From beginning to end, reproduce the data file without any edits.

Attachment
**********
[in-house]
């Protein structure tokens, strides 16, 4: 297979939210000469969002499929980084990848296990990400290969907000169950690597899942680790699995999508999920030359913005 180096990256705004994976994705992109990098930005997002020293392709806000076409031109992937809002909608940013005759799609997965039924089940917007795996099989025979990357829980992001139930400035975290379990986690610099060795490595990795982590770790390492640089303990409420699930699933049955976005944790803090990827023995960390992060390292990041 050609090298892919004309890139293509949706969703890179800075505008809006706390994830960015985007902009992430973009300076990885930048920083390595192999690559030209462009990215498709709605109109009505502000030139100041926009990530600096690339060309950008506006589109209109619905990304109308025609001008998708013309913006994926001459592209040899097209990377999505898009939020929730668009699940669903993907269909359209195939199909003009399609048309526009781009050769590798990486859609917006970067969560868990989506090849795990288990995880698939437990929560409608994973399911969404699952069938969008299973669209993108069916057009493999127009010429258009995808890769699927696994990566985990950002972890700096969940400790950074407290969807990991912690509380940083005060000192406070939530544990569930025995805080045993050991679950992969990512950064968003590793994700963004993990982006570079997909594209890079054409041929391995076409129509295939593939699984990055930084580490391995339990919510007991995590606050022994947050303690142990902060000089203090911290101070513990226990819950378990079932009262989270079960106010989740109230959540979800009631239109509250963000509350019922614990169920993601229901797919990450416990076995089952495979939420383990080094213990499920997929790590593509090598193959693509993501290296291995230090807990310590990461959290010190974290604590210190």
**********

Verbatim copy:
[in-house]
């Protein structure tokens, strides 16, 4: 297979939210000469969002499929980084990848296990990400290969907000169950690597899942680790699995999508999920030359913005 180096990256705004994976994705992109990098930005997002020293392709806000076409031109992937809002909608940013005759799609997965039924089940917007795996099989025979990357829980992001139930400035975290379990986690610099060795490595990795982590770790390492640089303990409420699930699933049955976005944790803090990827023995960390992060390292990041 050609090298892919004309890139293509949706969703890179800075505008809006706390994830960015985007902009992430973009300076990885930048920083390595192999690559030209462009990215498709709605109109009505502000030139100041926009990530600096690339060309950008506006589109209109619905990304109308025609001008998708013309913006994926001459592209040899097209990377999505898009939020929730668009699940669903993907269909359209195939199909003009399609048309526009781009050769590798990486859609917006970067969560868990989506090849795990288990995880698939437990929560409608994973399911969404699952069938969008299973669209993108069916057009493999127009010429258009995808890769699927696994990566985990950002972890700096969940400790950074407290969807990991912690509380940083005060000192406070939530544990569930025995805080045993050991679950992969990512950064968003590793994700963004993990982006570079997909594209890079054409041929391995076409129509295939593939699984990055930084580490391995339990919510007991995590606050022994947050303690142990902060000089203090911290101070513990226990819950378990079932009262989270079960106010989740109230959540979800009631239109509250963000509350019922614990169920993601229901797919990450416990076995089952495979939420383990080094213990499920997929790590593509090598193959693509993501290296291995230090807990310590990461959290010190974290604590210190």